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FCA warns workers won’t be paid if they halt assembly lines

Gabrielle Coppola
Bloomberg

Fiat Chrysler Automobiles NV issued a stern warning to employees after workers at two of its U.S. plants stopped production last week over concern management wasn’t properly handling coronavirus risks.

“Unauthorized work stoppages in our facilities create both disruption, and, potentially, safety concerns, and therefore cannot be tolerated,” Mike Resha, Fiat Chrysler’s head of North American manufacturing, wrote in a June 28 letter. Employees found to have instigated unapproved shutdowns will face disciplinary action, and stoppages “will result in zero pay,” he wrote.

Fiat Chrysler’s threat following production pauses at key Jeep and Ram pickup factories shows tensions are still simmering at Detroit automakers, six weeks after they called workers back to the assembly line. While the companies are eager to restore pre-lockdown production to restock dealerships seeing recovering demand, employees are concerned about exposing themselves to Covid-19 in workplaces where social distancing can be difficult.

A representative for Fiat Chrysler declined to comment on the letter. The company agreed to tighten health screening procedures for workers entering plants and dispatch cleaners to work areas within 15 minutes of being notified, Resha wrote. He also warned any employee who is untruthful in health-screening questionnaires that staff are required to fill out before entering facilities will be fired.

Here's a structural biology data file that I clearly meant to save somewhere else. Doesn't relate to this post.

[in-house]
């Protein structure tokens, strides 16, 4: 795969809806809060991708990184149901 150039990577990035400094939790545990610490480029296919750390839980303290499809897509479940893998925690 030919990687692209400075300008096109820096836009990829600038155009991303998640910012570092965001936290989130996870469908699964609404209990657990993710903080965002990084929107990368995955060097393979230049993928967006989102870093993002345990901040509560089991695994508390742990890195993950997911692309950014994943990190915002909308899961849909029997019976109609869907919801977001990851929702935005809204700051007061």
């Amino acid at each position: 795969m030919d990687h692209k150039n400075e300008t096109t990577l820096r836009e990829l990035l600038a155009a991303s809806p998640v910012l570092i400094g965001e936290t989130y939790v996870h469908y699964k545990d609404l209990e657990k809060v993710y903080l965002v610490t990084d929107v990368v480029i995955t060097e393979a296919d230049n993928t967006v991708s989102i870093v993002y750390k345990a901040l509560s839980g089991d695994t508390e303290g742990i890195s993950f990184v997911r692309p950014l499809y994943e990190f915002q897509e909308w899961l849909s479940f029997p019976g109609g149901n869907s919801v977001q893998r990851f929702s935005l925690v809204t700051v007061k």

Production Pauses

Last week, employees at Fiat Chrysler’s Jefferson North plant in Detroit briefly refused to work because they believed one of their co-workers had the virus. The worker later tested negative. On June 27, staff at Fiat Chrysler’s truck plant in Sterling Heights, Michigan, halted production out of concern their stations had not been properly sanitized after a worker was sent home to be tested.

The United Auto Workers is pushing for companies to enhance health and safety protocols and address concerns of its members, Brian Rothenberg, a spokesman for the union, said after last week’s incidents.

Last month, workers at Ford Motor Co. factories in Michigan and Missouri questioned the automaker’s safety protocols after multiple workers tested positive for Covid-19. The UAW local at General Motors Co.’s SUV plant in Arlington, Texas, also pushed for the automaker to temporarily close the facility, citing the spike in Covid-19 cases in the area.

Ford has said it has stuck to health and safety measures detailed in a return-to-work playbook the company crafted along with the UAW. GM said Tuesday it hadn’t made any changes to production schedules at Arlington because it has protocols in place to protect workers.